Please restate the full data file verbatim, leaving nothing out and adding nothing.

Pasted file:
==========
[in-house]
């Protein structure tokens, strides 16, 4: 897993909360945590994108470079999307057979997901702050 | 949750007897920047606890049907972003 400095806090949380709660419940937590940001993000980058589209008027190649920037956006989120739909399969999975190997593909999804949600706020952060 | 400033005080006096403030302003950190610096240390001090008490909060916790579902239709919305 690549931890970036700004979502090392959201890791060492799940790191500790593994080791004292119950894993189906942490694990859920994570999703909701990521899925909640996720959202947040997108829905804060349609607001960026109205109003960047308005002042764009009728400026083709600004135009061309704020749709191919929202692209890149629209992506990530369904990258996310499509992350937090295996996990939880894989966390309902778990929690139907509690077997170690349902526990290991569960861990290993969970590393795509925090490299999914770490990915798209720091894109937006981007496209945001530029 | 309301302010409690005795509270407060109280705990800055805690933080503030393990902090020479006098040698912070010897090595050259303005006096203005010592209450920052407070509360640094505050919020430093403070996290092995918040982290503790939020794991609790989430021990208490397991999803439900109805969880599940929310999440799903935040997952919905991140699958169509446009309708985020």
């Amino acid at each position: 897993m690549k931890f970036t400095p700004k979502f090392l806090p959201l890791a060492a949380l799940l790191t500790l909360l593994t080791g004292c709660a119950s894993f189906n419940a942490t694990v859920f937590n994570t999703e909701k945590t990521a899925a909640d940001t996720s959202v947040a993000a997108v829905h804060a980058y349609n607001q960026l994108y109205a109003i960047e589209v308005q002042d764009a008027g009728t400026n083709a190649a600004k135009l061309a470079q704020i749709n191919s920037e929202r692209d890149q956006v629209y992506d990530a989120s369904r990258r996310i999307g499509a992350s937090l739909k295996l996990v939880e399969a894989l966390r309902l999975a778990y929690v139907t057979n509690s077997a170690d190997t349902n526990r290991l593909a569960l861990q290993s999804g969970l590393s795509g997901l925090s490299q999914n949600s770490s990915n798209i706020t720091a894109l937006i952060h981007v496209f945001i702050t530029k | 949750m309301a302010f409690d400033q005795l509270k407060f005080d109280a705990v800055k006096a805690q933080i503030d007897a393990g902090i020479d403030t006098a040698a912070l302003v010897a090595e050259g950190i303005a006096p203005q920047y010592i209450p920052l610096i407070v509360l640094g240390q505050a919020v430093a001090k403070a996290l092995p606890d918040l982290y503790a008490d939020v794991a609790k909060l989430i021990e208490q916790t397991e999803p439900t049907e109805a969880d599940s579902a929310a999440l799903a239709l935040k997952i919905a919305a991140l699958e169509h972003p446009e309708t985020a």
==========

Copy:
[in-house]
């Protein structure tokens, strides 16, 4: 897993909360945590994108470079999307057979997901702050 | 949750007897920047606890049907972003 400095806090949380709660419940937590940001993000980058589209008027190649920037956006989120739909399969999975190997593909999804949600706020952060 | 400033005080006096403030302003950190610096240390001090008490909060916790579902239709919305 690549931890970036700004979502090392959201890791060492799940790191500790593994080791004292119950894993189906942490694990859920994570999703909701990521899925909640996720959202947040997108829905804060349609607001960026109205109003960047308005002042764009009728400026083709600004135009061309704020749709191919929202692209890149629209992506990530369904990258996310499509992350937090295996996990939880894989966390309902778990929690139907509690077997170690349902526990290991569960861990290993969970590393795509925090490299999914770490990915798209720091894109937006981007496209945001530029 | 309301302010409690005795509270407060109280705990800055805690933080503030393990902090020479006098040698912070010897090595050259303005006096203005010592209450920052407070509360640094505050919020430093403070996290092995918040982290503790939020794991609790989430021990208490397991999803439900109805969880599940929310999440799903935040997952919905991140699958169509446009309708985020």
């Amino acid at each position: 897993m690549k931890f970036t400095p700004k979502f090392l806090p959201l890791a060492a949380l799940l790191t500790l909360l593994t080791g004292c709660a119950s894993f189906n419940a942490t694990v859920f937590n994570t999703e909701k945590t990521a899925a909640d940001t996720s959202v947040a993000a997108v829905h804060a980058y349609n607001q960026l994108y109205a109003i960047e589209v308005q002042d764009a008027g009728t400026n083709a190649a600004k135009l061309a470079q704020i749709n191919s920037e929202r692209d890149q956006v629209y992506d990530a989120s369904r990258r996310i999307g499509a992350s937090l739909k295996l996990v939880e399969a894989l966390r309902l999975a778990y929690v139907t057979n509690s077997a170690d190997t349902n526990r290991l593909a569960l861990q290993s999804g969970l590393s795509g997901l925090s490299q999914n949600s770490s990915n798209i706020t720091a894109l937006i952060h981007v496209f945001i702050t530029k | 949750m309301a302010f409690d400033q005795l509270k407060f005080d109280a705990v800055k006096a805690q933080i503030d007897a393990g902090i020479d403030t006098a040698a912070l302003v010897a090595e050259g950190i303005a006096p203005q920047y010592i209450p920052l610096i407070v509360l640094g240390q505050a919020v430093a001090k403070a996290l092995p606890d918040l982290y503790a008490d939020v794991a609790k909060l989430i021990e208490q916790t397991e999803p439900t049907e109805a969880d599940s579902a929310a999440l799903a239709l935040k997952i919905a919305a991140l699958e169509h972003p446009e309708t985020a």